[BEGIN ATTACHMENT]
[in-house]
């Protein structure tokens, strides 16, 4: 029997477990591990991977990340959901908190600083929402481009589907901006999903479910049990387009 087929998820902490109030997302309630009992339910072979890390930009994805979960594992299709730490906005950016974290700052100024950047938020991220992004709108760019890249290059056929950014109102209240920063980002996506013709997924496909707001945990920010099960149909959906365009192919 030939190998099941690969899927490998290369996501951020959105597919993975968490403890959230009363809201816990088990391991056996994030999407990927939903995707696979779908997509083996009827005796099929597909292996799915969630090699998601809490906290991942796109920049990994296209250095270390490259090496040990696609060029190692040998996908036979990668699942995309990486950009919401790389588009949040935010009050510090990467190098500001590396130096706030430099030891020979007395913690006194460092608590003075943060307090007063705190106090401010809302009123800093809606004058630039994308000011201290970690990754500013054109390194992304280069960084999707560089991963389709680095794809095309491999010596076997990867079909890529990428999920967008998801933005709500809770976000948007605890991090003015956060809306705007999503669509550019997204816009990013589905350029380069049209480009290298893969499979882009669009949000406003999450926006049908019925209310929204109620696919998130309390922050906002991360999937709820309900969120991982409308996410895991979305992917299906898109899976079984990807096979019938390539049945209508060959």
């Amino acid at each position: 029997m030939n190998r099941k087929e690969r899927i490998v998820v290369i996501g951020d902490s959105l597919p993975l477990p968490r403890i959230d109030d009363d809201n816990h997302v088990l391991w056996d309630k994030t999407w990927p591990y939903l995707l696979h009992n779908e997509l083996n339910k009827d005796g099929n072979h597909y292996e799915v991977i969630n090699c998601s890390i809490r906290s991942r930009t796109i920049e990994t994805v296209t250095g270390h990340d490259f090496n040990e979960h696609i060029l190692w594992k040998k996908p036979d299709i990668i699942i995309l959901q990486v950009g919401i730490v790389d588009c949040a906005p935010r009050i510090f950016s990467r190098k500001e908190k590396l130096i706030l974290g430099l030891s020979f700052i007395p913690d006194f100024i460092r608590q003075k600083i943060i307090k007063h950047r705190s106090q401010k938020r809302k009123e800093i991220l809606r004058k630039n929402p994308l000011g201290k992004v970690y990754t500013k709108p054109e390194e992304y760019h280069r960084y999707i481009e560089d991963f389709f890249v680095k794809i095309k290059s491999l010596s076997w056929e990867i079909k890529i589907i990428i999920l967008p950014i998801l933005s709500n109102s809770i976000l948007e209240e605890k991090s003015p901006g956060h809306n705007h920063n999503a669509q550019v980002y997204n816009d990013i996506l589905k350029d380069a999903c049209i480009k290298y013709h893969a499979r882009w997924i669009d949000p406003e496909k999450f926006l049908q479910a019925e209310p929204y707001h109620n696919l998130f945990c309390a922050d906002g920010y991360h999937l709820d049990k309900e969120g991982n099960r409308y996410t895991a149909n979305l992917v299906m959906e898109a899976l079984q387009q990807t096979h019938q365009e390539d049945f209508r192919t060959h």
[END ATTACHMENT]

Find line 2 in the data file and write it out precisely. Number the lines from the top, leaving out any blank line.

């Protein structure tokens, strides 16, 4: 029997477990591990991977990340959901908190600083929402481009589907901006999903479910049990387009 087929998820902490109030997302309630009992339910072979890390930009994805979960594992299709730490906005950016974290700052100024950047938020991220992004709108760019890249290059056929950014109102209240920063980002996506013709997924496909707001945990920010099960149909959906365009192919 030939190998099941690969899927490998290369996501951020959105597919993975968490403890959230009363809201816990088990391991056996994030999407990927939903995707696979779908997509083996009827005796099929597909292996799915969630090699998601809490906290991942796109920049990994296209250095270390490259090496040990696609060029190692040998996908036979990668699942995309990486950009919401790389588009949040935010009050510090990467190098500001590396130096706030430099030891020979007395913690006194460092608590003075943060307090007063705190106090401010809302009123800093809606004058630039994308000011201290970690990754500013054109390194992304280069960084999707560089991963389709680095794809095309491999010596076997990867079909890529990428999920967008998801933005709500809770976000948007605890991090003015956060809306705007999503669509550019997204816009990013589905350029380069049209480009290298893969499979882009669009949000406003999450926006049908019925209310929204109620696919998130309390922050906002991360999937709820309900969120991982409308996410895991979305992917299906898109899976079984990807096979019938390539049945209508060959």